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Put It In the Book!: A Half-Century of Mets Mania Hardcover – March 1, 2013
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About the Author
Howie Rose is a sportscaster who has been the New York Mets radio announcer since 1995. He lives in Woodbury, New York. Phil Pepe is the author of more than 50 books on sports, including The Yankees: An Authorized History of the New York Yankees, Few and Chosen Yankees: Defining Yankee Greatness Across the Eras, as well as a biography of Yogi Berra, and collaborations with New York Yankee legends Mickey Mantle, Billy Martin, and Whitey Ford. He was the Yankees beat writer for the New York Daily News from 1968 through 1981 and is a past president of the Baseball Writers Association of America. He lives in Englewood, New Jersey. Marv Albert was the voice of the New York Knicks for parts of five decades and has been the play-by-play man for numerous NBA Finals, World Series, Super Bowls, and Stanley Cups. He lives in New York City.
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Top Customer Reviews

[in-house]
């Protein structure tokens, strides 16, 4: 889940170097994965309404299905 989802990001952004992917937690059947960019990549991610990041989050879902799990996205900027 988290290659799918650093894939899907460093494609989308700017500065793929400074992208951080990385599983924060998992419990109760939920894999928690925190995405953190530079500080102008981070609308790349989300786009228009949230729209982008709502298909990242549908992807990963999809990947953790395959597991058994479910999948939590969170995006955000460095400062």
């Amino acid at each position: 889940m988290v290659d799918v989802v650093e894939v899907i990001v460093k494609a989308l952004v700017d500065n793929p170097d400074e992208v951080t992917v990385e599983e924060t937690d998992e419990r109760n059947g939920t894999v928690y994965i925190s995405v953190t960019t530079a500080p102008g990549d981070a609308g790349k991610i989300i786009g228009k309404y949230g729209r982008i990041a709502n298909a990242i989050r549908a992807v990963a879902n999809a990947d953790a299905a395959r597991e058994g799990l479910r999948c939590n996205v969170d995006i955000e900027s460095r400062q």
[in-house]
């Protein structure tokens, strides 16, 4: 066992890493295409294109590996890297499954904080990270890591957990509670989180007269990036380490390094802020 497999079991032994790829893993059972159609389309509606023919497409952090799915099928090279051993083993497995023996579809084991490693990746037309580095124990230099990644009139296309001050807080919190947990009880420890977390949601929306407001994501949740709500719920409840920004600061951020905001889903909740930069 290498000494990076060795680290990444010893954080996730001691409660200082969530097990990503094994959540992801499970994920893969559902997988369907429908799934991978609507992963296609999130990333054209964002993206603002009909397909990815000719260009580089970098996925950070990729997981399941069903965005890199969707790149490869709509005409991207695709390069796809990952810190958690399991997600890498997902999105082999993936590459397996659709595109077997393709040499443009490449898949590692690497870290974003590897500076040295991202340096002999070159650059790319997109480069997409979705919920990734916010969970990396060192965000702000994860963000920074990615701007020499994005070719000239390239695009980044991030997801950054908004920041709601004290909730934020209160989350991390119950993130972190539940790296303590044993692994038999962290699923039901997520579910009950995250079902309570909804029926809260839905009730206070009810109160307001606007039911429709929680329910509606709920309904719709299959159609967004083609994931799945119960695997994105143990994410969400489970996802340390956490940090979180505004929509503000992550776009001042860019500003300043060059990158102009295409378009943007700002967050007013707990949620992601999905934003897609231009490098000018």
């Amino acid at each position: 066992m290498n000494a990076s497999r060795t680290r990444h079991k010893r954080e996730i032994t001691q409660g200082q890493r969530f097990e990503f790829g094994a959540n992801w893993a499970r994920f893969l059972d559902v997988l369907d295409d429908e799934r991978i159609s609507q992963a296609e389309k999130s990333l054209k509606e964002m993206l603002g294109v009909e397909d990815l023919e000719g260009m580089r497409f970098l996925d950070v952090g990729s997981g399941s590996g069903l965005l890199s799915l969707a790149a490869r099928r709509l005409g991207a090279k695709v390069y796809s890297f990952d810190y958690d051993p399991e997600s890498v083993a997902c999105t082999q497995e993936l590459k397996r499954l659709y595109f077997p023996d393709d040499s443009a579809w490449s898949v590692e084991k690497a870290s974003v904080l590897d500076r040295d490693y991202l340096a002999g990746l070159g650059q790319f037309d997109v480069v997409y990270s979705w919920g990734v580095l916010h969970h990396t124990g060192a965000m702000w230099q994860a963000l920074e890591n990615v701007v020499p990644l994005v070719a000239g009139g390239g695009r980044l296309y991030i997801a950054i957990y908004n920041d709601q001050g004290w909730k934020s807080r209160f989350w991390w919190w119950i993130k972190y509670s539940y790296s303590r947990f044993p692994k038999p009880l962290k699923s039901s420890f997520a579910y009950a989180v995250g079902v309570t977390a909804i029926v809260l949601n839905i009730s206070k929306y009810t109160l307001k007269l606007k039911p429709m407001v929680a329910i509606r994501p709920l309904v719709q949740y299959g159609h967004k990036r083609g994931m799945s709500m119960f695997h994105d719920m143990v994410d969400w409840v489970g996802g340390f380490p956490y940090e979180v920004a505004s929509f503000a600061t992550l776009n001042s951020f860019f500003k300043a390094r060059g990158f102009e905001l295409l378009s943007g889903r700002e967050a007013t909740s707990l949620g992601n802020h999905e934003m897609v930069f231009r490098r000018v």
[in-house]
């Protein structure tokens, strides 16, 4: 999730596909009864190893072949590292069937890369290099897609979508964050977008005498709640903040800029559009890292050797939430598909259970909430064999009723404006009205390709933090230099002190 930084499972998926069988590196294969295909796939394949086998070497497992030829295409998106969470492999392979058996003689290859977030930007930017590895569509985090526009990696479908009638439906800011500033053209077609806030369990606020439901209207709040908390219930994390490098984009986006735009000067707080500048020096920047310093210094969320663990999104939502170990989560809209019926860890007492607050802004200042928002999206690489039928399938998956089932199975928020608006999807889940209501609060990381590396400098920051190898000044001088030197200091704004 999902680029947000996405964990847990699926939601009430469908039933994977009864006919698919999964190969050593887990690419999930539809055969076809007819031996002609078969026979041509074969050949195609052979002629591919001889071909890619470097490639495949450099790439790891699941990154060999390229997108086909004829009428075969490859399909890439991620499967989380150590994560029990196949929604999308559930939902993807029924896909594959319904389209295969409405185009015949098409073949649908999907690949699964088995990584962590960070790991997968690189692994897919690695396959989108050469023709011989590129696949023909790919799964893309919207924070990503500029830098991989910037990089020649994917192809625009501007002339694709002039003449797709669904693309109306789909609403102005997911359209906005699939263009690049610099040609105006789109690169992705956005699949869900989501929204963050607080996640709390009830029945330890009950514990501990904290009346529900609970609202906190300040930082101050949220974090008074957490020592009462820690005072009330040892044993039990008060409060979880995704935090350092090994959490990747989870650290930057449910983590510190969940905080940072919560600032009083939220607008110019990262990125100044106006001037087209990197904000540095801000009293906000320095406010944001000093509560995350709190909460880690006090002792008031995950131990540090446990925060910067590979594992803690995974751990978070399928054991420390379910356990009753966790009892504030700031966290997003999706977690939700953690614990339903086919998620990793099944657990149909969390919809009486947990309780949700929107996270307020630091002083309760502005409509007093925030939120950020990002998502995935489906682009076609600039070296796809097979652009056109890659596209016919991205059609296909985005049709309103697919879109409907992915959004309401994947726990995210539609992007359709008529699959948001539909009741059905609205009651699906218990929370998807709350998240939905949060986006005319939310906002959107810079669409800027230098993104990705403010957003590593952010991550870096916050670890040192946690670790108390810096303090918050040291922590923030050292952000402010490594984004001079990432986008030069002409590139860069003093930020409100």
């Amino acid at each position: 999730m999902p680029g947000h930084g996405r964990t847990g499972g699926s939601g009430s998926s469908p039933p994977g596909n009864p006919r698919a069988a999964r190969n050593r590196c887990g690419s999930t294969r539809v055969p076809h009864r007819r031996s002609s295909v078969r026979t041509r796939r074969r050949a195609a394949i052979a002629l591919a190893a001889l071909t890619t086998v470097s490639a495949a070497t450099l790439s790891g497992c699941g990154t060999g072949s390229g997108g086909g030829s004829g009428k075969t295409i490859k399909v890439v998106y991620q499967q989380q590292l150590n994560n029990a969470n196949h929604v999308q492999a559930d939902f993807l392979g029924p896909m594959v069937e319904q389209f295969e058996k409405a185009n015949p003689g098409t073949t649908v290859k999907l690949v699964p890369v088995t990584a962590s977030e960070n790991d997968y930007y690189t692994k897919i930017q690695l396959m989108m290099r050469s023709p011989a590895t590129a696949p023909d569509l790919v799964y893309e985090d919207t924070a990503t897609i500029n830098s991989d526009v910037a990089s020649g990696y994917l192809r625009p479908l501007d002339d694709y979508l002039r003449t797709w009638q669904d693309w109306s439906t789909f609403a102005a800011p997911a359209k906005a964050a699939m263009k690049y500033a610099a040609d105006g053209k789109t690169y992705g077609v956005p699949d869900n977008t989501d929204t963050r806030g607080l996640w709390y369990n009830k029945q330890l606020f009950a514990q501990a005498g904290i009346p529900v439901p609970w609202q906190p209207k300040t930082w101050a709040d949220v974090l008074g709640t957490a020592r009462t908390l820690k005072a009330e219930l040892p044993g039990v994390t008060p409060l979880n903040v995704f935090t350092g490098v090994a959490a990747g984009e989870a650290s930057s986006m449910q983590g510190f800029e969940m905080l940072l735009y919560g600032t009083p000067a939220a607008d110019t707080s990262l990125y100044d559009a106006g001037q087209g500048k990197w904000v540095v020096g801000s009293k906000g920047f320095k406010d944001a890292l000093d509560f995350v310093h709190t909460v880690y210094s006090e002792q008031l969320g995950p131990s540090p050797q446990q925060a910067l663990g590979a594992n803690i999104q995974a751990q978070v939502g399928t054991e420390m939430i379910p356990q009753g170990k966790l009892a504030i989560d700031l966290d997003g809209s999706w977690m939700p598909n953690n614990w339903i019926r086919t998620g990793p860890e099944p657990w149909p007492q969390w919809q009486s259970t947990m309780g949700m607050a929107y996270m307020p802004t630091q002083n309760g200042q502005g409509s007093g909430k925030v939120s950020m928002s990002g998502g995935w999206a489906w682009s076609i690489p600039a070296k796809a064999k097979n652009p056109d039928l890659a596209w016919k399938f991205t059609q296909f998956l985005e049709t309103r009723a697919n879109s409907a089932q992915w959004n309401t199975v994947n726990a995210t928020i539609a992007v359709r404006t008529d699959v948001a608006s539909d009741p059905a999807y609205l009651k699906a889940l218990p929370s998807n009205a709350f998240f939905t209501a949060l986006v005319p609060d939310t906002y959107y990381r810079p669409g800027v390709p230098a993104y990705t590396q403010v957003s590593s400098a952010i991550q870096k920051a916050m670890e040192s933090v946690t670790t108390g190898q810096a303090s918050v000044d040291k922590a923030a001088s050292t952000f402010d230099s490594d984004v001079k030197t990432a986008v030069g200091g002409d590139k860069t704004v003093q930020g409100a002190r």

The Mets Extra show and the hot stove shows he did during the off-season were must-listen radio for die-hard Mets fans in a time when there
was no internet. I feel I learned more listening to Howie as a 10 year old than anywehere else.
I have always been a big fan of Howie Rose so I decided to buy the book.
The book is not about dirt or juicy info on old players (although there is some interesting stuff on managers, especially Bobby V).
Oh yeah, and Jeff Kent was a jerk!
The book is primarily about Howie's life and how he became a Mets fan and how he broke into the business.
For those who grew up in Brooklyn and Queens and are Howie's age, I'm sure you will love reading the book and reminiscing.
For those who are in their 30's like myself, you can learn a lot about the Mets early years and what it was like at Shea Stadium when
the Mets finally became a winner in '69.
You learn a lot about the day to day work of a broadcaster and all the preparation that goes into a game.
Howie also talks a lot about his love for the Rangers growing up and how Marv Albert helped him get into the business.
the Mets and Howie's observations of the team, but it turned
into Howie's life story and his obsession with Marv Albert.
There were some very good parts and insights into the Mets
and Howie's descriptions of the World Series years of 69 and 86
were fun to relive. Overall, I would say it was a good read, just not
what I expected when I purchased it.
The book is a quick and good read. I was done in about an hour. I wasn't as interested in Howie's recaps of particular games because I still remember them. They seemed like filler to me and I skimmed them quickly. The most interesting parts of the book are when he gives readers a little more insight into his behind-the-scenes interactions with players and managers.